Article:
The discrimination against women continued in the art college, when women were discouraged to enrol on the fine art painting and sculpture courses but were directed towards the crafts. I was resolved to join the fine art painting course as I knew my work followed a different path.
I was very interested in the personality and writing of August Strindberg and the symbolism of Russian Icons, both of which remain an influence.
During this time I met Bryan Jones who came from Rhymney near Merthyr Tydfil, he became my life partner and we co-founded with Mik Flood Chapter Arts Centre in Canton, Cardiff.
A new Chapter
Bryan and I had often discussed the lack of facilities for all the Arts in Cardiff and Wales generally and when we met Mik in December 1968 we discussed a way of resolving this situation.
We called ourselves the Art Centre Project Group and decided to advertise in the International Times (IT) an underground newspaper to invite other people to join us. The only reply we received was from Peter Jones the Visual Art Director of the Arts Council of Wales, whose support became crucial to the development of Chapter.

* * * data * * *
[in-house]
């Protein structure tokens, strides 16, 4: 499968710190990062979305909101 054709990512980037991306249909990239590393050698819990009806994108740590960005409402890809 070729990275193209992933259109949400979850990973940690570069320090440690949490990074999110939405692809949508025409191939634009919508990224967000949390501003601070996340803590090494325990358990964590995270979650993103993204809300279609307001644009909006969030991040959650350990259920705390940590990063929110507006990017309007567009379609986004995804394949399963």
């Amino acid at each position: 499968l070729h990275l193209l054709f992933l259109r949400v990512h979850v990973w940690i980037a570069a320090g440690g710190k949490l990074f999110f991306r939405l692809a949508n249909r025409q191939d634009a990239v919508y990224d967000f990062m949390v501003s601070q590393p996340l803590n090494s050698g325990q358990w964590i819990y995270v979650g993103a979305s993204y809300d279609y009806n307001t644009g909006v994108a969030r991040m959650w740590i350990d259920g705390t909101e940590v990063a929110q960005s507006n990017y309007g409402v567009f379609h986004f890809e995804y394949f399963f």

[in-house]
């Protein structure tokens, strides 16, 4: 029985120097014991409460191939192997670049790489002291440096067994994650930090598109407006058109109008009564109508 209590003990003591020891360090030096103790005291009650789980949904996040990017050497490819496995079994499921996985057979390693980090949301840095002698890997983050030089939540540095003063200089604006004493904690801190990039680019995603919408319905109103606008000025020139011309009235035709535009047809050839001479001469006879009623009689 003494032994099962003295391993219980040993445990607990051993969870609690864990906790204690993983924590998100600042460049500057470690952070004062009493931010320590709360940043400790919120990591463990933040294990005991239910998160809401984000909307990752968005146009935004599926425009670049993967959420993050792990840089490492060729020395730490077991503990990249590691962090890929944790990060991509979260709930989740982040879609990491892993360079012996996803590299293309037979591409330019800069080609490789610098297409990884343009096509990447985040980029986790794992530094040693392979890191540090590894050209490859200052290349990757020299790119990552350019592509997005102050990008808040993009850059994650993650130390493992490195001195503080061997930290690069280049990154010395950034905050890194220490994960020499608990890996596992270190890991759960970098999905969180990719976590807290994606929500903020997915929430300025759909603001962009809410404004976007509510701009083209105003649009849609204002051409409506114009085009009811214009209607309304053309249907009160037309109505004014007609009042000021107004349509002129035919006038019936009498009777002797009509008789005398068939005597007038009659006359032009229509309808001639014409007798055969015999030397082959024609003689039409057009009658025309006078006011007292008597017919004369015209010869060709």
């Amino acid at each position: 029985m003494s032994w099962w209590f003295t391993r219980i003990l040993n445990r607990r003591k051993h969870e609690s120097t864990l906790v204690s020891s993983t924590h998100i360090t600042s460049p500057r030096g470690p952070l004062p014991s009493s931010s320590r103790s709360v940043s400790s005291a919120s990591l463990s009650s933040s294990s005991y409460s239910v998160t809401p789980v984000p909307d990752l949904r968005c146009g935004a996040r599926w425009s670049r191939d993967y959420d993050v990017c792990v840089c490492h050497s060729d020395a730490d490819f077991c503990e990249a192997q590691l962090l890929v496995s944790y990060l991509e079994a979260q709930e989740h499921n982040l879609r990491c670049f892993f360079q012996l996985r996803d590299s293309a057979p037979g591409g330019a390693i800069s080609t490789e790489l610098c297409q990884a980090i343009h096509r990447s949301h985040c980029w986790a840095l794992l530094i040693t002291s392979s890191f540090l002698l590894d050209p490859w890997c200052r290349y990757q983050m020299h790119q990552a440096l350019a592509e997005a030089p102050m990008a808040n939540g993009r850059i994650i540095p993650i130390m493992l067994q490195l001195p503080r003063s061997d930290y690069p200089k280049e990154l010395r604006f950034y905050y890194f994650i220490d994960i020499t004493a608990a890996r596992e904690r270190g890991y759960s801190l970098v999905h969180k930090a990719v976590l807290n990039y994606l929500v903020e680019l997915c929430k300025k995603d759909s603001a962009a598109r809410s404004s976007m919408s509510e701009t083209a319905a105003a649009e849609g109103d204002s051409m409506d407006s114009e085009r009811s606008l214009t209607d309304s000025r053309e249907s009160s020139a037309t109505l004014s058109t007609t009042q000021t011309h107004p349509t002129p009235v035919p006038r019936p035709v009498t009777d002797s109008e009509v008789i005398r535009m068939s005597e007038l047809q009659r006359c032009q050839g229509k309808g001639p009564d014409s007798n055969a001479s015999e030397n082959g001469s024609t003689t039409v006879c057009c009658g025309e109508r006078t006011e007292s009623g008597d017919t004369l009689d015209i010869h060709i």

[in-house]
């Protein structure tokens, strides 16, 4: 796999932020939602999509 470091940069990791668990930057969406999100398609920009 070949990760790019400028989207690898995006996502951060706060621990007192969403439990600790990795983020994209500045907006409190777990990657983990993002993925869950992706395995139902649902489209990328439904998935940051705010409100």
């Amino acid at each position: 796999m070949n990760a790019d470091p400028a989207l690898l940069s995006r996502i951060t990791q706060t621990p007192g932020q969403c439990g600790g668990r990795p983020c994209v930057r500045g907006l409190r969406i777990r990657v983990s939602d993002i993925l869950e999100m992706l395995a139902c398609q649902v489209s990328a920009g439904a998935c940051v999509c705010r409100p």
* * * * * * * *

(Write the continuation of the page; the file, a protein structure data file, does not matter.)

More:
Throughout 1969 Bryan, Mik and I organised events around Cardiff to assess the response to our proposal of an Arts Centre in Cardiff for Wales.
These events included a 12 hour Pop Festival in Sophia Gardens which included the Pink Floyd and Black Sabbath, renting an empty shop on Queens Street to present the visual arts and performance as well as Pavilions in the Parks which provided free space for artists and visitors.
With a plan that the centre should include spaces for artists from all disciplines to be able to produce and present work under one roof we approached Cardiff City Council about renting a building.
The building we were offered in 1970 was the 42,000sq ft of the derelict and condemned old Canton High School.